In single player this is deliciously balanced, yet Curve has done a truly admirable job with its co-op play, which also makes unique use of the GamePad. Unlocked after the initial set of stages, you can play any unlocked level — or even the main campaign — with another player. While on your own you're forced to use the GamePad, which seems like overkill considering the second screen provides off-TV play or immediately accessible menus or the map. Once you fire up co-op it all makes sense, and this immediately becomes a game to bring together seasoned and less skilled gamers.
The weaker player should probably use the GamePad, and they primarily use the stylus and touch screen and — occasionally — an analogue stick to move specific gadgets. Whereas in single player you place and throw gadgets, sometimes with tricky timing activating their functions, the GamePad player controls items while the other gamer — using a Pro Controller, Classic Controller / Pro or Remote & Nunchuk — moves the clone. It suddenly becomes a game of constant communication as gadgets are used differently, and even hacking terminals requires the TV player to read out numbers for the Pad player to input. Enemies often become 'hidden' and only visible on the GamePad, and pressing and holding with the stylus can reveal these foes or simply highlight an area of interest. The GamePad becomes a box of tricks, with various assist tools also included such as hiding the clone from cameras, making co-ordination and teamwork essential.
This use of the second screen and GamePad is a mix of the Murfy stages in Rayman Legends and some Nintendo concepts in the likes of Nintendo Land and Game & Wario, yet feels like the most cohesive example of the system's capabilities yet. It's the blend of clever stage design and puzzling that finds the magic formula, and is perhaps the best showcase of asynchronous co-op we've seen; we heartily recommend tackling the main campaign in single player, but the option to replay all unlocked Test Chambers with ease makes additional local co-op runs an absolute necessity.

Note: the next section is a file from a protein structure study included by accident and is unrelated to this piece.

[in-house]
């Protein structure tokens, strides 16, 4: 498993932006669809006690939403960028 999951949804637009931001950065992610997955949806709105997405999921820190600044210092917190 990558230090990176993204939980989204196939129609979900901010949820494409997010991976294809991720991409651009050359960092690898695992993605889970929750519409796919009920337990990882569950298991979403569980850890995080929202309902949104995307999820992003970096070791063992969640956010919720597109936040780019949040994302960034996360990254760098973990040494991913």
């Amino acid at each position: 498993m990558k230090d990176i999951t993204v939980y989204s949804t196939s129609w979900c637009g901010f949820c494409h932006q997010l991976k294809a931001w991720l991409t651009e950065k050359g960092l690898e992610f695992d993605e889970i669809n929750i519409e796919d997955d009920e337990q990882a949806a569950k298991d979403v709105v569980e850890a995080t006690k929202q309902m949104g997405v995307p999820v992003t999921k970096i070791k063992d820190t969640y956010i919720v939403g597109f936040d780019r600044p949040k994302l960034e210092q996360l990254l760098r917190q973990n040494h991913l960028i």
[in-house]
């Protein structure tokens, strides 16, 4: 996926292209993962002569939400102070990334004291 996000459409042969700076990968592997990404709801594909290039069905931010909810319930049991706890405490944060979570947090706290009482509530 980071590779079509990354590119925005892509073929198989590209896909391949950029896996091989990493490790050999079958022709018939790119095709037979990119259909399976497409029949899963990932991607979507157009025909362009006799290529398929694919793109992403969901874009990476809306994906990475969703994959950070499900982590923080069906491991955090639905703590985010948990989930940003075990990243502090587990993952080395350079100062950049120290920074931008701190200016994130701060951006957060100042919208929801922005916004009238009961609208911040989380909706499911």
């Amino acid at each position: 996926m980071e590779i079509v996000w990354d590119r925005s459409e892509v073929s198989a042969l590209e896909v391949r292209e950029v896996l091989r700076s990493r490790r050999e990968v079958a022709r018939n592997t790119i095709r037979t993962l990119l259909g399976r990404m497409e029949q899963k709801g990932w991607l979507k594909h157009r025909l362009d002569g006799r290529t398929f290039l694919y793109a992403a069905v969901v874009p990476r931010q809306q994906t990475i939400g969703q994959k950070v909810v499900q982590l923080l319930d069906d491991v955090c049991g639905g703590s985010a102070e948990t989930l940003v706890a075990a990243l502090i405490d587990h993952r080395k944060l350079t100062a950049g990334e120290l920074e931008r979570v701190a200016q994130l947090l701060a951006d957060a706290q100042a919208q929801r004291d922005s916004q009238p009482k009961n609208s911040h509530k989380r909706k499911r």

Curve Studios has done excellent work with online integration, too, with automatic online leaderboards after cleared Test Chambers and full-on Miiverse functionality. The star turn is the Level Editor, however — for starters, the Community Levels area allows you to easily search, view, shortlist, play and rate levels designed by other players around the world; the potential for almost endless content is obvious.
Most importantly, the Level Editor tool is fully detailed, and we believe the developer when it says that any Test Chamber from the game can be fully recreated with this tool. You can choose level size and then navigate through 11 categories of environmental structures, enemies, lights, switches and much more that you then position on your blank canvas. Setting and adjusting features can be done fully with physical inputs, with a limited range of optional touch controls; instructions are rather hands-off and there's no tutorial for this tool, but with patience, time and creativity all should be able to create intriguing, memorable Test Chambers for others to take on. Uploading them is also an easy process, making this an outstanding feature.
To finish with presentation, there's a fairly simplistic visual style here that is charming and gets the job done, though isn't necessarily overly attractive. It certainly works, though, and a presentation area that is above average is the soundtrack, which shifts through various styles depending on levels and world areas, but is always a delight.
Stealth Inc 2: A Game of Clones is a gem from Curve Studios, and one of the very best download games on the Wii U. The overworld Metroidvania aspect isn't always on the money, but puzzle Test Chamber design and overall gameplay are of the highest class. On top of that there's a terrific Level Editor tool, a potentially endless source of levels, and co-op GamePad play that provides one of the most compelling demonstrations yet of the merits of asynchronous multiplayer. That latter is important to give some hope to less skilled players, too, as this is also one of the most fiendish titles on Wii U, constantly challenging your reactions and puzzle-solving abilities. If you're up for the challenge, then this is a must-buy on the eShop.